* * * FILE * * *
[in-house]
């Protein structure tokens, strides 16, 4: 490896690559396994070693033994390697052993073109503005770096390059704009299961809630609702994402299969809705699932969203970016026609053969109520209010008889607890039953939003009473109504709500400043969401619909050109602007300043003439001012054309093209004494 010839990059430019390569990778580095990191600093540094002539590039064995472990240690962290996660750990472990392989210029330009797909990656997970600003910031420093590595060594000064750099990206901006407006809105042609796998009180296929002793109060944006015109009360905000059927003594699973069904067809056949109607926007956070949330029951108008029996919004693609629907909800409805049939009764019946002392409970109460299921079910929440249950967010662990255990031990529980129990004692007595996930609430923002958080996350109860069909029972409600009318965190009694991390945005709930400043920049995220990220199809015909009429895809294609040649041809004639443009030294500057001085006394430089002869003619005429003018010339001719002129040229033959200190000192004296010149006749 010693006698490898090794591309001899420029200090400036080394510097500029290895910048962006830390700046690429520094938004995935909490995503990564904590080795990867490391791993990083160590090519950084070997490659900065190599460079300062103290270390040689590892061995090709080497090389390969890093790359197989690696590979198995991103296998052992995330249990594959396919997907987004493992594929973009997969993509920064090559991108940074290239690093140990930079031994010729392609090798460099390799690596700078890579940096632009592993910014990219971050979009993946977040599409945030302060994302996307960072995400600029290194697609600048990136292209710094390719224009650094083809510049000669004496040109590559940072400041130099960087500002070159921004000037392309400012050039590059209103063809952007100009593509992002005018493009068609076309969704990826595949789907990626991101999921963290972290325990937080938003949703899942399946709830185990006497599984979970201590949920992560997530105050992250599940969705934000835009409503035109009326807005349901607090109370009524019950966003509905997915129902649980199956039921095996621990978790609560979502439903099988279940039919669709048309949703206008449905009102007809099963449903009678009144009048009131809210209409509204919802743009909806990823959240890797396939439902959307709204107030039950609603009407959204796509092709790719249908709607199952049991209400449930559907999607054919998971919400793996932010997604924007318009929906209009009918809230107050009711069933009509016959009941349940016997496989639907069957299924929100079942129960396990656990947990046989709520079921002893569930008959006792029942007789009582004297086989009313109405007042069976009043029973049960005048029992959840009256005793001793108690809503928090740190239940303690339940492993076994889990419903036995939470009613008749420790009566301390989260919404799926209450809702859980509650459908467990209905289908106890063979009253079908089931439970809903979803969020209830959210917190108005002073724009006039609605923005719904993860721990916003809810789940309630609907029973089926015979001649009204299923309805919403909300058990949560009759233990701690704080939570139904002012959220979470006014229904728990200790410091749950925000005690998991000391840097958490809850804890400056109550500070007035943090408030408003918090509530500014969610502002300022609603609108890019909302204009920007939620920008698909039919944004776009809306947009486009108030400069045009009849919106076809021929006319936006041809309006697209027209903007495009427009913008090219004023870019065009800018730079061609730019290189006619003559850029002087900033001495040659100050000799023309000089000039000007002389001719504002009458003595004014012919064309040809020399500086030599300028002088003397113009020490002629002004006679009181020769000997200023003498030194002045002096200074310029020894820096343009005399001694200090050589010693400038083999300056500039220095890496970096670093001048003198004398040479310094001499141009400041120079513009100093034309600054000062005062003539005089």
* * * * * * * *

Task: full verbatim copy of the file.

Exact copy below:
[in-house]
């Protein structure tokens, strides 16, 4: 490896690559396994070693033994390697052993073109503005770096390059704009299961809630609702994402299969809705699932969203970016026609053969109520209010008889607890039953939003009473109504709500400043969401619909050109602007300043003439001012054309093209004494 010839990059430019390569990778580095990191600093540094002539590039064995472990240690962290996660750990472990392989210029330009797909990656997970600003910031420093590595060594000064750099990206901006407006809105042609796998009180296929002793109060944006015109009360905000059927003594699973069904067809056949109607926007956070949330029951108008029996919004693609629907909800409805049939009764019946002392409970109460299921079910929440249950967010662990255990031990529980129990004692007595996930609430923002958080996350109860069909029972409600009318965190009694991390945005709930400043920049995220990220199809015909009429895809294609040649041809004639443009030294500057001085006394430089002869003619005429003018010339001719002129040229033959200190000192004296010149006749 010693006698490898090794591309001899420029200090400036080394510097500029290895910048962006830390700046690429520094938004995935909490995503990564904590080795990867490391791993990083160590090519950084070997490659900065190599460079300062103290270390040689590892061995090709080497090389390969890093790359197989690696590979198995991103296998052992995330249990594959396919997907987004493992594929973009997969993509920064090559991108940074290239690093140990930079031994010729392609090798460099390799690596700078890579940096632009592993910014990219971050979009993946977040599409945030302060994302996307960072995400600029290194697609600048990136292209710094390719224009650094083809510049000669004496040109590559940072400041130099960087500002070159921004000037392309400012050039590059209103063809952007100009593509992002005018493009068609076309969704990826595949789907990626991101999921963290972290325990937080938003949703899942399946709830185990006497599984979970201590949920992560997530105050992250599940969705934000835009409503035109009326807005349901607090109370009524019950966003509905997915129902649980199956039921095996621990978790609560979502439903099988279940039919669709048309949703206008449905009102007809099963449903009678009144009048009131809210209409509204919802743009909806990823959240890797396939439902959307709204107030039950609603009407959204796509092709790719249908709607199952049991209400449930559907999607054919998971919400793996932010997604924007318009929906209009009918809230107050009711069933009509016959009941349940016997496989639907069957299924929100079942129960396990656990947990046989709520079921002893569930008959006792029942007789009582004297086989009313109405007042069976009043029973049960005048029992959840009256005793001793108690809503928090740190239940303690339940492993076994889990419903036995939470009613008749420790009566301390989260919404799926209450809702859980509650459908467990209905289908106890063979009253079908089931439970809903979803969020209830959210917190108005002073724009006039609605923005719904993860721990916003809810789940309630609907029973089926015979001649009204299923309805919403909300058990949560009759233990701690704080939570139904002012959220979470006014229904728990200790410091749950925000005690998991000391840097958490809850804890400056109550500070007035943090408030408003918090509530500014969610502002300022609603609108890019909302204009920007939620920008698909039919944004776009809306947009486009108030400069045009009849919106076809021929006319936006041809309006697209027209903007495009427009913008090219004023870019065009800018730079061609730019290189006619003559850029002087900033001495040659100050000799023309000089000039000007002389001719504002009458003595004014012919064309040809020399500086030599300028002088003397113009020490002629002004006679009181020769000997200023003498030194002045002096200074310029020894820096343009005399001694200090050589010693400038083999300056500039220095890496970096670093001048003198004398040479310094001499141009400041120079513009100093034309600054000062005062003539005089």